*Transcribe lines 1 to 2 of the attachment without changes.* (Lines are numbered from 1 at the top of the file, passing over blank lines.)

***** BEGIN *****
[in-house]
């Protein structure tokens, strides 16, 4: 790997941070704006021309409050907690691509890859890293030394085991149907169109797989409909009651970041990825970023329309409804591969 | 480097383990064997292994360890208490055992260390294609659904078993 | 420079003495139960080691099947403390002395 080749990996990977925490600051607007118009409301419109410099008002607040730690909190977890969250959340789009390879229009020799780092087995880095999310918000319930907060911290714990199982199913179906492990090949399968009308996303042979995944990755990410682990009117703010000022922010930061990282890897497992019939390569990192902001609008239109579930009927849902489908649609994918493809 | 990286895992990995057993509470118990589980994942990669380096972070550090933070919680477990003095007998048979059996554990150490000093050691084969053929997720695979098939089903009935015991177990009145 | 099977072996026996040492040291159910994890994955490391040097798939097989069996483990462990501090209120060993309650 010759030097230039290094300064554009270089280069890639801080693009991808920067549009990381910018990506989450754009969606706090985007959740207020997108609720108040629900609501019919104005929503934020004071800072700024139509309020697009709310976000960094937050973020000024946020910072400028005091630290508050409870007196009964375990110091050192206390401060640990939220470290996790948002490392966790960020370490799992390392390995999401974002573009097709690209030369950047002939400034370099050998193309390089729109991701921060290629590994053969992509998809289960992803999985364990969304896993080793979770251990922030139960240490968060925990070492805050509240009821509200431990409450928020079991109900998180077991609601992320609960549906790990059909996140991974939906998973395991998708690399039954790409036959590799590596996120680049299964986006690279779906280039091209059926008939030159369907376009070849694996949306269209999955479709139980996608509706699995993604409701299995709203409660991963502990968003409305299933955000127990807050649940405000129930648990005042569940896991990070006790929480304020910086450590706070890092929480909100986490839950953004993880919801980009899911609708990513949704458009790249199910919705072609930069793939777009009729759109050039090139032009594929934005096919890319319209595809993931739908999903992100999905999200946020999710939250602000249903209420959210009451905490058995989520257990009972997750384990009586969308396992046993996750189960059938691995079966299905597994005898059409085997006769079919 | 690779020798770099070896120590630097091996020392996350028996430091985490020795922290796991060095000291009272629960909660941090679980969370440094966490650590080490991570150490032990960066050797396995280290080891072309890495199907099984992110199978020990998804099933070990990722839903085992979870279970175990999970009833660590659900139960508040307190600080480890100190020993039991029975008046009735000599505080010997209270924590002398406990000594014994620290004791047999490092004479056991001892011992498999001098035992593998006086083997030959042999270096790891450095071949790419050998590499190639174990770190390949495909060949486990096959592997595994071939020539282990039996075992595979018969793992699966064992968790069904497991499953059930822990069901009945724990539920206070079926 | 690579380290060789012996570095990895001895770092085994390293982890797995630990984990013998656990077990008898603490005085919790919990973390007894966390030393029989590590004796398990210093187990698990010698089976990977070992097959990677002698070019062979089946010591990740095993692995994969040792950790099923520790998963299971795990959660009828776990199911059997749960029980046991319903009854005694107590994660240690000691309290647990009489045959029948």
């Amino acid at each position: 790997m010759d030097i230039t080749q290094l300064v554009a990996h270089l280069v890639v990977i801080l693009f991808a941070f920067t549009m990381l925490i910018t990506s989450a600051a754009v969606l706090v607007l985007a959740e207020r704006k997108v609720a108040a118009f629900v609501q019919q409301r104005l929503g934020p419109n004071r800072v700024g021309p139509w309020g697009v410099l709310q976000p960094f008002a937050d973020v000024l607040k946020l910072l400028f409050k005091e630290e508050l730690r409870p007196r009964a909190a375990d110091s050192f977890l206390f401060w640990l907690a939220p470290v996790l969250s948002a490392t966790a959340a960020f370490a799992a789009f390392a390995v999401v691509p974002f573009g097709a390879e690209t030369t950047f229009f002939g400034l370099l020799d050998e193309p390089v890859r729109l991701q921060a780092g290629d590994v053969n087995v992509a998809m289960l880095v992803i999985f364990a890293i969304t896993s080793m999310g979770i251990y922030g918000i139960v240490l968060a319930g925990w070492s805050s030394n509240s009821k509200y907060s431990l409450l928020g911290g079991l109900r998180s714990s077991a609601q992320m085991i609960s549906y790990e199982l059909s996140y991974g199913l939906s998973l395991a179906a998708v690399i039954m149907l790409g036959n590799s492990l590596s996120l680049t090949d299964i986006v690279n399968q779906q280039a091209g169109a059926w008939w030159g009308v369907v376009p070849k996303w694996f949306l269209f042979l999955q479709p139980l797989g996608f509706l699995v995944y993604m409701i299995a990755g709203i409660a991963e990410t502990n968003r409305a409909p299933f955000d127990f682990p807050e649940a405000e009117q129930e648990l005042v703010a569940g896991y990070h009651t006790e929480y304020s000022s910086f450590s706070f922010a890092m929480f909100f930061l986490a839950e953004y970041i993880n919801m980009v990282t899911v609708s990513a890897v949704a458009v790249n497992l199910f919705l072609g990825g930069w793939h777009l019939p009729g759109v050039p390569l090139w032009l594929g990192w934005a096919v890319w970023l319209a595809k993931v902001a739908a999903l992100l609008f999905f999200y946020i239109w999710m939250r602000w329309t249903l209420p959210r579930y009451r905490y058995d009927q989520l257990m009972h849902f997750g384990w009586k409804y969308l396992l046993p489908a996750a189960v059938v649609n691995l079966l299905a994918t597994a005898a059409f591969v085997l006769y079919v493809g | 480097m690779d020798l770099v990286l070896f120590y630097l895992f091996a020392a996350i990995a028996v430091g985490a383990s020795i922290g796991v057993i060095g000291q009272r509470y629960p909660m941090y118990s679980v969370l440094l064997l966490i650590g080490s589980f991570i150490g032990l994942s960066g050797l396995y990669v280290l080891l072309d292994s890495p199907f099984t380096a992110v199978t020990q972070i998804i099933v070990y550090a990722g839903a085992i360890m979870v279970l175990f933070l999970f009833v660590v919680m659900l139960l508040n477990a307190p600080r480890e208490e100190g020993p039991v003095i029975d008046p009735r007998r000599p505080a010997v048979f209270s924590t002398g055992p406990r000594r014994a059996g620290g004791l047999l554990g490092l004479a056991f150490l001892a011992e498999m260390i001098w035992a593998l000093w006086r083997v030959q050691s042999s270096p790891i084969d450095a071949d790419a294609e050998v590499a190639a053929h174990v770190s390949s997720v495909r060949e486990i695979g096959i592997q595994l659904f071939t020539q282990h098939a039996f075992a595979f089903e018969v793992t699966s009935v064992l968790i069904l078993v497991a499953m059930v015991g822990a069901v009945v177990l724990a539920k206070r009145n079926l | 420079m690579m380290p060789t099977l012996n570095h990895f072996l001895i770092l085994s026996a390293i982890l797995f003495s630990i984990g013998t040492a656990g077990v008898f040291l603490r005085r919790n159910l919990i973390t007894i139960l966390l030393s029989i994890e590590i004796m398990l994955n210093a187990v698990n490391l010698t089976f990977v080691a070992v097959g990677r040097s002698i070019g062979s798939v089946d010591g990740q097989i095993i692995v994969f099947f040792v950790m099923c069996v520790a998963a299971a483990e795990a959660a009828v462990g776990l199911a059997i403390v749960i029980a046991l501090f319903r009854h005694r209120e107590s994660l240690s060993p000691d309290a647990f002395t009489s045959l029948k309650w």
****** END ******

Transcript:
[in-house]
């Protein structure tokens, strides 16, 4: 790997941070704006021309409050907690691509890859890293030394085991149907169109797989409909009651970041990825970023329309409804591969 | 480097383990064997292994360890208490055992260390294609659904078993 | 420079003495139960080691099947403390002395 080749990996990977925490600051607007118009409301419109410099008002607040730690909190977890969250959340789009390879229009020799780092087995880095999310918000319930907060911290714990199982199913179906492990090949399968009308996303042979995944990755990410682990009117703010000022922010930061990282890897497992019939390569990192902001609008239109579930009927849902489908649609994918493809 | 990286895992990995057993509470118990589980994942990669380096972070550090933070919680477990003095007998048979059996554990150490000093050691084969053929997720695979098939089903009935015991177990009145 | 099977072996026996040492040291159910994890994955490391040097798939097989069996483990462990501090209120060993309650 010759030097230039290094300064554009270089280069890639801080693009991808920067549009990381910018990506989450754009969606706090985007959740207020997108609720108040629900609501019919104005929503934020004071800072700024139509309020697009709310976000960094937050973020000024946020910072400028005091630290508050409870007196009964375990110091050192206390401060640990939220470290996790948002490392966790960020370490799992390392390995999401974002573009097709690209030369950047002939400034370099050998193309390089729109991701921060290629590994053969992509998809289960992803999985364990969304896993080793979770251990922030139960240490968060925990070492805050509240009821509200431990409450928020079991109900998180077991609601992320609960549906790990059909996140991974939906998973395991998708690399039954790409036959590799590596996120680049299964986006690279779906280039091209059926008939030159369907376009070849694996949306269209999955479709139980996608509706699995993604409701299995709203409660991963502990968003409305299933955000127990807050649940405000129930648990005042569940896991990070006790929480304020910086450590706070890092929480909100986490839950953004993880919801980009899911609708990513949704458009790249199910919705072609930069793939777009009729759109050039090139032009594929934005096919890319319209595809993931739908999903992100999905999200946020999710939250602000249903209420959210009451905490058995989520257990009972997750384990009586969308396992046993996750189960059938691995079966299905597994005898059409085997006769079919 | 690779020798770099070896120590630097091996020392996350028996430091985490020795922290796991060095000291009272629960909660941090679980969370440094966490650590080490991570150490032990960066050797396995280290080891072309890495199907099984992110199978020990998804099933070990990722839903085992979870279970175990999970009833660590659900139960508040307190600080480890100190020993039991029975008046009735000599505080010997209270924590002398406990000594014994620290004791047999490092004479056991001892011992498999001098035992593998006086083997030959042999270096790891450095071949790419050998590499190639174990770190390949495909060949486990096959592997595994071939020539282990039996075992595979018969793992699966064992968790069904497991499953059930822990069901009945724990539920206070079926 | 690579380290060789012996570095990895001895770092085994390293982890797995630990984990013998656990077990008898603490005085919790919990973390007894966390030393029989590590004796398990210093187990698990010698089976990977070992097959990677002698070019062979089946010591990740095993692995994969040792950790099923520790998963299971795990959660009828776990199911059997749960029980046991319903009854005694107590994660240690000691309290647990009489045959029948």